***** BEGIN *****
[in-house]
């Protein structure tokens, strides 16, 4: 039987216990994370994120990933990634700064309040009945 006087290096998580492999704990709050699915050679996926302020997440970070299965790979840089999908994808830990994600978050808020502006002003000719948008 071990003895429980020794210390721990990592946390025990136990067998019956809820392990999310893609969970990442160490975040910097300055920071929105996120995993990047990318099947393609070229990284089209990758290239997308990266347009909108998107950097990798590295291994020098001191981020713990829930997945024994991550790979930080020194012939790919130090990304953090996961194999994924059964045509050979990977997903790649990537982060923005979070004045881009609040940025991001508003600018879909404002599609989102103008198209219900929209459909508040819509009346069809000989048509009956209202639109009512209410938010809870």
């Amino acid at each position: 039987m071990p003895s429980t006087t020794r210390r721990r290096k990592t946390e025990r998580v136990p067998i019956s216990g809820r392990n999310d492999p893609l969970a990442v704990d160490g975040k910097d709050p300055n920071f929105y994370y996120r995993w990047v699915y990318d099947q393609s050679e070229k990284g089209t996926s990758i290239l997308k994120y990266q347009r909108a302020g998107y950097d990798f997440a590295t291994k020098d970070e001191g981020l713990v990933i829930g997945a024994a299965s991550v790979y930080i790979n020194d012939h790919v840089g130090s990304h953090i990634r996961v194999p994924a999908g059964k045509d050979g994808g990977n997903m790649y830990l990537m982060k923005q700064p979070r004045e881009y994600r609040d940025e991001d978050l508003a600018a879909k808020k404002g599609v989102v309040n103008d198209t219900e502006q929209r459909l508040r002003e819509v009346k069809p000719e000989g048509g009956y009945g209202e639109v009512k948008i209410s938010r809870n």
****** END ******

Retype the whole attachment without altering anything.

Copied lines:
[in-house]
């Protein structure tokens, strides 16, 4: 039987216990994370994120990933990634700064309040009945 006087290096998580492999704990709050699915050679996926302020997440970070299965790979840089999908994808830990994600978050808020502006002003000719948008 071990003895429980020794210390721990990592946390025990136990067998019956809820392990999310893609969970990442160490975040910097300055920071929105996120995993990047990318099947393609070229990284089209990758290239997308990266347009909108998107950097990798590295291994020098001191981020713990829930997945024994991550790979930080020194012939790919130090990304953090996961194999994924059964045509050979990977997903790649990537982060923005979070004045881009609040940025991001508003600018879909404002599609989102103008198209219900929209459909508040819509009346069809000989048509009956209202639109009512209410938010809870």
């Amino acid at each position: 039987m071990p003895s429980t006087t020794r210390r721990r290096k990592t946390e025990r998580v136990p067998i019956s216990g809820r392990n999310d492999p893609l969970a990442v704990d160490g975040k910097d709050p300055n920071f929105y994370y996120r995993w990047v699915y990318d099947q393609s050679e070229k990284g089209t996926s990758i290239l997308k994120y990266q347009r909108a302020g998107y950097d990798f997440a590295t291994k020098d970070e001191g981020l713990v990933i829930g997945a024994a299965s991550v790979y930080i790979n020194d012939h790919v840089g130090s990304h953090i990634r996961v194999p994924a999908g059964k045509d050979g994808g990977n997903m790649y830990l990537m982060k923005q700064p979070r004045e881009y994600r609040d940025e991001d978050l508003a600018a879909k808020k404002g599609v989102v309040n103008d198209t219900e502006q929209r459909l508040r002003e819509v009346k069809p000719e000989g048509g009956y009945g209202e639109v009512k948008i209410s938010r809870n």